By Jordy Yager - 04/20/11 05:29 PM EDT
The chairman of the House Oversight and Government Reform Committee wants to know how two weapons used as bait in a federal law enforcement sting operation ended up near the body of a U.S. Border Patrol agent killed in Arizona last year. But the Bureau of Alcohol, Tobacco, Firearms and Explosives (ATF) is not cooperating with this and other aspects of the lawmaker’s investigation.
Rep. Darrell Issa (R-Calif.), therefore, threatened Wednesday to begin contempt proceedings against the ATF, for not providing documents to his committee.
But the ATF, in a letter from Assistant Attorney General Ronald Weich, said it was not planning to hand over the documents because Project Gunrunner and Operation Fast and Furious were involved in ongoing investigations.
Issa, in a letter to acting director Kenneth Melson on Wednesday, blasted the ATF for not responding to his April 13 deadline for documents, saying that if the agency continued to fail to cooperate with the committee’s subpoena he was prepared to pursue contempt proceedings, which could ultimately result in the formation of a grand jury or the issuance of fines, or even jail time.
“Efforts by the Department of Justice and ATF to stonewall the committee in its investigation by erroneously, but matter-of-factly, citing an internal department policy as a preventative measure for denying access to documents have only enhanced suspicions that such officials have played a role in reckless decisions that have put lives at risk,” Issa said in the letter.
“The committee continues to pursue this matter vigorously, in part, because concerned individuals have indicated they do not have confidence in the department’s ability to review the actions of its own top officials,” Issa said.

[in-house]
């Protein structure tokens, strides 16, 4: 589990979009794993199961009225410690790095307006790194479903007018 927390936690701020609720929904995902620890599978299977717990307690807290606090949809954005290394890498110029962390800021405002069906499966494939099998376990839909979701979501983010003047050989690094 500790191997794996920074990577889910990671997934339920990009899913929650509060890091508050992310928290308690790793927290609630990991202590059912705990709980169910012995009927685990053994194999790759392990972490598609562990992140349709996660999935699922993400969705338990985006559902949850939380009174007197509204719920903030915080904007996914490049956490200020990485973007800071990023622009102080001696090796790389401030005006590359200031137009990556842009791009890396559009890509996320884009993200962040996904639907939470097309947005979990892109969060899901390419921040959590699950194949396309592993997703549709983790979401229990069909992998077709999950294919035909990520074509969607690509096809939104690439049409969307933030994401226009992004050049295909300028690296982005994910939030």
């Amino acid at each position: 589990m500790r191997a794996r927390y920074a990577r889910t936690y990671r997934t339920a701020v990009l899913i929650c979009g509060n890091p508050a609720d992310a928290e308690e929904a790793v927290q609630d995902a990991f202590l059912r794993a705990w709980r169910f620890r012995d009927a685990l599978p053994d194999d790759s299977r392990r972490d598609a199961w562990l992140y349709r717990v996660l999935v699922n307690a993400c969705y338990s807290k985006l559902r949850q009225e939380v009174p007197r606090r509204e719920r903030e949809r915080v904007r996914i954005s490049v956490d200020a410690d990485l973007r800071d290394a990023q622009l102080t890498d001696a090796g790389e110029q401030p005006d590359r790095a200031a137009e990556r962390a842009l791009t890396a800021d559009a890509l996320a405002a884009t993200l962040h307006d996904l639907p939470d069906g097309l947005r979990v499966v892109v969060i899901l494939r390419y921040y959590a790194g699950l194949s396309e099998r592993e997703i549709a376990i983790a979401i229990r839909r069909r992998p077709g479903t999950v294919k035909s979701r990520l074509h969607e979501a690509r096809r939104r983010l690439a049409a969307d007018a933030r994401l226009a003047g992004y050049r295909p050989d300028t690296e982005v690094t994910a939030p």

The committee’s ranking Democrat rejected Issa’s move, saying that DOJ has informed Issa on several occasions that the release of some of the requested documents would jeopardize ongoing investigations it is conducting, including one involving murder and international narcotics traffickers that resulted in a 53 count indictment of about 20 people.
“Our committee has a responsibility to investigate allegations of waste, fraud and abuse,” Rep. Elijah Cummings (Md.) said in a statement. “However, despite my repeated requests, Chairman Issa has refused to meet with the Department of Justice to ensure that his actions do not compromise ongoing investigations and prosecutions, including a trial of 20 individuals that is scheduled to begin in June.”Issa’s probe into the gun trafficking programs began shortly after officials revealed that straw purchases of high-powered guns were being made, and that the guns were then sold to suspected drug cartel and gang members in an effort to track and dismantle their gun-running network. But, officials said, some of the guns were lost and ended up being used in crimes.
Two of the weapons, both AK-47 assault rifles, were found near the body of U.S. Border Patrol Agent Brian Terry last year after he was killed in Arizona.
Terry was killed by an AK-47 while investigating illegal border activity. Officials said ballistic tests have shown that neither of the two weapons recovered at the scene was the one used to kill Terry.
Issa attached several documents to his letter that he says show the ATF and Justice Department “were aware that straw purchasers were consistently and illegally buying assault rifles and other weapons, but that they also failed to prevent their disappearance.”
At the prodding of Sen. Chuck Grassley (Iowa), the ranking Republican on the Senate Judiciary Committee, Attorney General Eric Holder has asked the DOJ’s Office of Inspector General to investigate Operation Gun Runner to determine if it was poorly conceived or managed.
This story was updated at 4:45 p.m.